On May 11, 8:03 pm, Paul Saccani <sacc...@omen.net.au> wrote:
> On Tue, 10 May 2011 08:33:07 -0700 (PDT), "Ir. Hj. Othman bin Hj.
> Ahmad" <othm...@gmail.com> wrote:
> >I still have not
> >found ways totravelin the air withzeroenergycost.
> Nor are you going to.
Actually they are possible but are so bizarre it is highly unlikely.
But we may never know.
I shall give you a clue. We can go up and down with zero energy. Lifts/
Elevators have shown the way.
> >is a good survey site for more information about researches into
> >vacuum tube trains but all of them miss thezeroenergyaspect of
> >their designs.
> Yes, well, things that do not exist are rarely mentioned in such
The reason why they are not ZERO ENERGY is because they only reduce
This is insufficient to achieve zero energy transfer. Another
condition need to be achieved.
I was inspired by Toyota Prius, but actually even Lifts have been
If you can recover your kinetic energy, then you achieve zero energy
At the moment it is wasted by braking.
I know of only 2 ways of 100% energy conversion efficiency.
Gravity, as shown by the experiment and the proposal for the
But this is useless for cars that allow us the freedom to move.
Gravity is only useful for mass transit systems.
However we are lucky in that kinetic-electromagnetic conversion is
Practically, the best superconducting generator WILL achieve 99.5%. At
the moment it is only 99% for the biggest generators.
Operating in vacuum may increase its efficiency further. 99.6%?
If you achieve 99.5%, a car travelling in urban cycle, can achieve
3000 miles per gallon, with engine efficiency of 80%.
Current petrol cars only 23%.
Electric cars 90%. You lead acid battery, 80%.
If you use ultracapacitors, you may achieve 95%.
In a 60mph cycle, consumption will be high because of the high air
drag component. You have to operate in a vacuum or reduced pressure.
Are we willing to drive in vacuum tunnels?
Somedays we may have to.
> > Even Science fiction has failed to point this fact.
Hopefully, Science Fiction will be more imaginative and invent stories
revolving around zero energy travelling.
You are not breaking any of the laws of physics.
> Two reasons -
> Firstly, it is not a fact.
> Secondly, even the worst hack science fiction writers have a much
> better grasp of basic science than you do, and they try to keep their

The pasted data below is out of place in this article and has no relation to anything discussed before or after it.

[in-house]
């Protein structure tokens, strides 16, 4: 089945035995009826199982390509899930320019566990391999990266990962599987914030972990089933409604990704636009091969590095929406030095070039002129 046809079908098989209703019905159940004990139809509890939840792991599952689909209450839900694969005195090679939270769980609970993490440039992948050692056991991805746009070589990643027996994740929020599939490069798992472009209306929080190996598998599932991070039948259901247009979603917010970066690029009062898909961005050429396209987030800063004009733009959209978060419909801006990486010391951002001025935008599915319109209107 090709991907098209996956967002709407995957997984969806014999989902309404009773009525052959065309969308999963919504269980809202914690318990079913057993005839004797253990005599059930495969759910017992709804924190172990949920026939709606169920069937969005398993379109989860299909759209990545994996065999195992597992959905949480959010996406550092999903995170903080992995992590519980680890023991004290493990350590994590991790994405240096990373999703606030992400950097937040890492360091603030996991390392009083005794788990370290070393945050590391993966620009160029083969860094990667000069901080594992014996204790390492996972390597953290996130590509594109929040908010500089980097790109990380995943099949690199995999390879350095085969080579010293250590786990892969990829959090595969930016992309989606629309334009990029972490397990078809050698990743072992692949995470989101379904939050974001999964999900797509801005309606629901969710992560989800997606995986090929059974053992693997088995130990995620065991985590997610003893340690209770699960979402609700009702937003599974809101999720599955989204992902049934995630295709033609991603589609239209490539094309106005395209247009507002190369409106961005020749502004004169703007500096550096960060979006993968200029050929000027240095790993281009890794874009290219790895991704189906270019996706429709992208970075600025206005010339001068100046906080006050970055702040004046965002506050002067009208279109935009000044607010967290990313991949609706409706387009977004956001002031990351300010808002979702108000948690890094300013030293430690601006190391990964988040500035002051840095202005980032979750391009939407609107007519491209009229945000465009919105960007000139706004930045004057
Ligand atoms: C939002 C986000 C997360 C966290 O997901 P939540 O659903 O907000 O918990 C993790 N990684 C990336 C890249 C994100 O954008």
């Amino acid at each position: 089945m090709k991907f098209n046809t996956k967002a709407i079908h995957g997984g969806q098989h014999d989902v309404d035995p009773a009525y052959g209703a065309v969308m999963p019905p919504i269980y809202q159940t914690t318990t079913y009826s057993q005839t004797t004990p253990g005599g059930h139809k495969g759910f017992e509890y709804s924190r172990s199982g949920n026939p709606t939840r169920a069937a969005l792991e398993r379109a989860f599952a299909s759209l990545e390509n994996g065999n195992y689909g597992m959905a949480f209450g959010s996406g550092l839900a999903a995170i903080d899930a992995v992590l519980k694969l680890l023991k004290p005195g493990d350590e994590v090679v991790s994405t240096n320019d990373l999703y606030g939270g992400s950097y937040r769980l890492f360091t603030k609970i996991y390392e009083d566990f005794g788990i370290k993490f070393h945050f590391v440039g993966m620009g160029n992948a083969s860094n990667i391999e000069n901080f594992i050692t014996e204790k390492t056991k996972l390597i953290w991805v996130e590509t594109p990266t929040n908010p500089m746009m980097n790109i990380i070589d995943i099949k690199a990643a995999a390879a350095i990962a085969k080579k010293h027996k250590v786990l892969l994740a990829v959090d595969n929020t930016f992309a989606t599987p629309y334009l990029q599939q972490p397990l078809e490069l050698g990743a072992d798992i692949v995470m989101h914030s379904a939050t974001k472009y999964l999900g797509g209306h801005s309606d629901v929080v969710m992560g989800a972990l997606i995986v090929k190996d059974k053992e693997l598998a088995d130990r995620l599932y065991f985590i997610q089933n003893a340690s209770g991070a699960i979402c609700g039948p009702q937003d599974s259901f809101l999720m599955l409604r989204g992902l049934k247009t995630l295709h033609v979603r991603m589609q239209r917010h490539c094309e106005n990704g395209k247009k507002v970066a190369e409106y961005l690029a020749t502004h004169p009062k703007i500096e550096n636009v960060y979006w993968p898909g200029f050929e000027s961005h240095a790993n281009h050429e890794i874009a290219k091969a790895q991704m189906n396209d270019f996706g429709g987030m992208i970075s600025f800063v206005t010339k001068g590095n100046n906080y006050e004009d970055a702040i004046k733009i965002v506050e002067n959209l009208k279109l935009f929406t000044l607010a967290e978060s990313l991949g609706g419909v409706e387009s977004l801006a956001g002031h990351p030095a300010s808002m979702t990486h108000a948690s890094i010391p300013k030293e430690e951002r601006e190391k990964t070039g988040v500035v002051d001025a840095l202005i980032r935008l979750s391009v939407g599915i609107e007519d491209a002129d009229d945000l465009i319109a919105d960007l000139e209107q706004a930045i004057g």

> works reasonably credible.
> > I
> >have not read all the Science fiction books to confirm this but I
> >shall start reading them. One thing is certain, I have watched Star
> >Trek the movie. I could be wrong so any comments are most welcomed.
> >I am actually preparing a manuscript to be printed at various
> >publications. The technical level of thiszeroenergytravelis so low
> >that it is not really worthwhile to print it in academic journals.
> Don't do it. Save yourself the grief. You will be publicly
> >That is why I intend to submit them to magazines such as IEEE
> >Spectrum. the firs priority is to our local engineering publications
> >but they seem to be so slow.
> It will be interesting to do peer review on that!
> > I shall be presenting a poster in our
> >innovation exhibition at Universiti Malaysia Sabah in June, 2011 if
> >they approve of my research proposal, which is where this crazy idea
> >ofzeroenergytraveltook off.
> If taxpayer money is wasted on such an obviously non-sensical notion
> by someone so obviously unqualified to pursue it, I will be most
> disappointed indeed.
> >I only useenergyconservation laws to prove the concept ofzero
> >energyfor travelling. If someone suggests that I use other more
> >thorough approaches to prove it, I shall decline. I am not interested.
> >I am an engineer, not a Theoretical Scientist.
> I would suggest that you are most qualified to be an incompetent.
> > I feel disappointed
> >that the aspect ofzeroenergytravelis not explained in engineering
> >and physics text books, especially electrical engineering text books.
> It is bullshit, so thank goodness.
> >If for whatever reason, I fail to publish thiszeroenergytravel
> >explanation soon, I shall self publish it in my blogs. I am too
> >impatient to wait and not so concerned about my career prospects. The
> >world needs to know and ponder. We have to recycle ourenergyjust as
> >we have to recycle our water.
> It is hard to believe that you got through first year engineering,
> listening to this tommy rot.
> Paul Saccani
> Perth, Western Australia.